Posted in Communicating for Social Change, Compassion, Conflict, Political communication

50 Years Ago: MLK Riverside Speech

Fifty years ago today, April 4, 1967, Dr. Martin Luther King delivered a powerful speech in which he connected the U.S. civil rights movement to opposition to the Vietnam War.

MLK-quote-riverside 779x400

His words about nonviolent action, compassion, and social change remain meaningful today – especially today.

Here is the true meaning and value of compassion and nonviolence, when it helps us to see the enemy’s point of view, to hear his questions, to know his assessment of ourselves. For from his view we may indeed see the basic weaknesses of our own condition, and if we are mature, we may learn and grow and profit from the wisdom of the brothers who are called the opposition.




Posted in Communication, Conference, Conflict, Workshop

Upcoming Presentation on Conflict Talk in Online Classrooms

Dr. Dorothy J. Della Noce and Dr. Debora Scheffel will present To Be Feared or Fostered? Conflict Talk in the Online Classroom at the 21st Annual Online Learning Consortium International Conference. The conference will be held at the Walt Disney World Swan and Dolphin Resort, Orlando, Florida on October 14-16, 2015.

Posted in Conflict, Empathy, Groups, social change

New Insights on Empathy in Intergroup Conflict

After spending most of my professional life in the conflict resolution field, I have to admit to experiencing a growing frustration with the state of the field in recent years. There have been times when I have felt that various parts of the field were stuck in their own ideologies, with the result that some interventions seemed to be based on little more than assumptions, research on efficacy of interventions was slow to accumulate, and mythology was revered while research results were ignored. Meanwhile, I looked around me and asked what real change has come from years of experimentation with conflict resolution strategies. I have sometimes been discouraged by my conclusions, especially as I watched intergroup conflicts continue to unfold both locally and internationally that could only be described as tribal – whether the tribes in question were ethnic, racial, socio-economic, religious or political. All this, coupled with my own experiences as a user of various conflict management processes, led to a scholar-practitioner’s existential crisis, prompting such questions as “How do we know what we think we know?” “What if we are wrong?” and “”What if we are doing more harm than good?”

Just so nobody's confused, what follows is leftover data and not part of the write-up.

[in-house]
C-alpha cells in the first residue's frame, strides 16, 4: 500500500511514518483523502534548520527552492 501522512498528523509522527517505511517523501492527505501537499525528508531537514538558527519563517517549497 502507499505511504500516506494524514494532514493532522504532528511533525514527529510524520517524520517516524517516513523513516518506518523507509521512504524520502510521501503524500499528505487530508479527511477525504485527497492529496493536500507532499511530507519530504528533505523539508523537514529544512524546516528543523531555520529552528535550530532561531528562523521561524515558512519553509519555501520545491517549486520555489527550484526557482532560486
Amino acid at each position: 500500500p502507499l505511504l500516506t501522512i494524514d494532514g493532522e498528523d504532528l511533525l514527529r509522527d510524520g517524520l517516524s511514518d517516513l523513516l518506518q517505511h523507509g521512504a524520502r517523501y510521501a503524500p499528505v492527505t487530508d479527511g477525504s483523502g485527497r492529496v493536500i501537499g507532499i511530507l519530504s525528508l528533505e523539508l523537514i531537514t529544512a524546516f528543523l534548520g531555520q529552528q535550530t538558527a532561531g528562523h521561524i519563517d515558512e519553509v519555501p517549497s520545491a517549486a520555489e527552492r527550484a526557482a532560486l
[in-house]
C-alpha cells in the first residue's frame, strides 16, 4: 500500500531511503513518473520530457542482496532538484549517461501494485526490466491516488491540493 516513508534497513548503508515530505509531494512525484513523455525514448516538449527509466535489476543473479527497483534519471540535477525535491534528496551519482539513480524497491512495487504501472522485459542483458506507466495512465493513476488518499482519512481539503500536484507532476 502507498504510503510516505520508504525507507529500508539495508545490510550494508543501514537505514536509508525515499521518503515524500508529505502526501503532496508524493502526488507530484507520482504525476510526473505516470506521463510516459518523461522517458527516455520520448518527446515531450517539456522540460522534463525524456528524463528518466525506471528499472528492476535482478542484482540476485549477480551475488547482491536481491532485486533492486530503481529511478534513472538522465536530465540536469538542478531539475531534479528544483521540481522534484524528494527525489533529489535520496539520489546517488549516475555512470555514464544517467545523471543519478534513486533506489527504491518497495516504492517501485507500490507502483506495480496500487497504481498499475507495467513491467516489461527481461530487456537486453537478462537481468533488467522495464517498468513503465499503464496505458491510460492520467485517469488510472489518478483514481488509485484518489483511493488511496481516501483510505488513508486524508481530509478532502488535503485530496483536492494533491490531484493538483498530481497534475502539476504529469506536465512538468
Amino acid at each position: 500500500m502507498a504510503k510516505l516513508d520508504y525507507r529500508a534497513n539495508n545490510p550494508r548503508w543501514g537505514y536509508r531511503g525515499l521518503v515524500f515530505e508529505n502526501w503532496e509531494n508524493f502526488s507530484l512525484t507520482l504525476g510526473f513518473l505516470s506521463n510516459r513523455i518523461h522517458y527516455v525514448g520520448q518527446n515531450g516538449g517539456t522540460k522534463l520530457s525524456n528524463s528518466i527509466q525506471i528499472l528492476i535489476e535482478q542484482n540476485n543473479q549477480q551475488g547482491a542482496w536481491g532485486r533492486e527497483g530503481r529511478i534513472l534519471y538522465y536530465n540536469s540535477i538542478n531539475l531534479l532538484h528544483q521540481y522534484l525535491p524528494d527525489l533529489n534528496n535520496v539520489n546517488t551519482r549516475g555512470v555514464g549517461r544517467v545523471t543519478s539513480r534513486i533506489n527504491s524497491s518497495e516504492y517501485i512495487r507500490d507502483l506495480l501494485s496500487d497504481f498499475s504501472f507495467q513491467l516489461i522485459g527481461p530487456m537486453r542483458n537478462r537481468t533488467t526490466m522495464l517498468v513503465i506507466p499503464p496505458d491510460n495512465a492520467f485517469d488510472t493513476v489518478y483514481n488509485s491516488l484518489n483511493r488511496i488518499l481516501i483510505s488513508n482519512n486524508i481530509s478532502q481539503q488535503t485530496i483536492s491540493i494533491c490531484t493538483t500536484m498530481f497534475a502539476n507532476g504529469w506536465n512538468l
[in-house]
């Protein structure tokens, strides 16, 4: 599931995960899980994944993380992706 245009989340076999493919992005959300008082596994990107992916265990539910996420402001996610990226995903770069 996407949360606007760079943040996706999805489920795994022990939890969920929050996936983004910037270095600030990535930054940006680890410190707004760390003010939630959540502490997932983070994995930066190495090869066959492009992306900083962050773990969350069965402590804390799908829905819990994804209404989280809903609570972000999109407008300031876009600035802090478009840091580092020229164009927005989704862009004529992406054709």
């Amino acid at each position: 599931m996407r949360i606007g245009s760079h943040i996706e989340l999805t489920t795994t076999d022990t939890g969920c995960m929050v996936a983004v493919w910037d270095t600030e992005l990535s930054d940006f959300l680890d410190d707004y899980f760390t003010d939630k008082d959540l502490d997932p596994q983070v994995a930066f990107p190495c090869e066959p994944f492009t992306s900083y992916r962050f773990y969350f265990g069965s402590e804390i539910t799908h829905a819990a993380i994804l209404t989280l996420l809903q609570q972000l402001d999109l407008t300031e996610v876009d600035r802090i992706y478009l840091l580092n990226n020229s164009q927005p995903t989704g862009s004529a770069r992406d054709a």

So, I was heartened today to learn of the work of Dr. Emile Bruneau, a cognitive neuroscientist at the Massachusetts Institute of Technology. An article by Jeneen Interlandi in The New York Times Magazine featured Dr. Bruneau’s work studying prejudice against the Roma in Eastern Europe. Dr. Bruneau has been studying intractable conflicts around the world for some time and also has some first-hand experience with conflict management programs. As Interlandi reports,

He started looking into conflict-intervention programs and discovered that there were hundreds more like the one he volunteered for in Ireland, and that hardly any of them had been scientifically validated. No one was really checking to see if the programs accomplished their stated goals, or even if their stated goals were the best ones for achieving the desired outcomes. “They have all these very straightforward metrics like building trust, and building empathy, that sound totally reasonable,” Bruneau says. “But it turns out that a lot of those common-sense approaches can be way off-base.”

Dr. Bruneau suspected that trait empathy – how empathetic a person is by nature – does not fully explain how that person will or will not behave in the course of intergroup conflict. He proposed that the mind creates an “empathy gap” when a person considers the situation of an enemy, and this empathy gap mutes or dampens the empathy signal for the enemy. The strength of the empathy gap depended on the strength of ingroup identification. It was this empathy gap that explained intergroup conflict.

The article stimulated my curiosity, so I visited Dr. Bruneau’s website at MIT.  Here are brief descriptions of two of his research programs that stood out for me.

Parochial Empathy. Dr. Bruneau distinguishes various types of empathy and has articulated the concept of “parochial empathy,” which is experiencing greater empathy for ingroup members than outgroup members. Parochial empathy can explain behavior during intergroup conflict. Dr. Bruneau has found interventions that mitigate parochial empathy, including the use of certain kinds of narratives (Ah! Now we are in my field!)

Perspective-taking and Perspective-giving. Dr. Bruneau found that both sides of an asymmetrical conflict were not equally affected by perspective-taking. While the more powerful side did experience positive effects from perspective-taking, the less powerful side actually benefitted more from “perspective-giving:” speaking and being listened to (Again, my field!).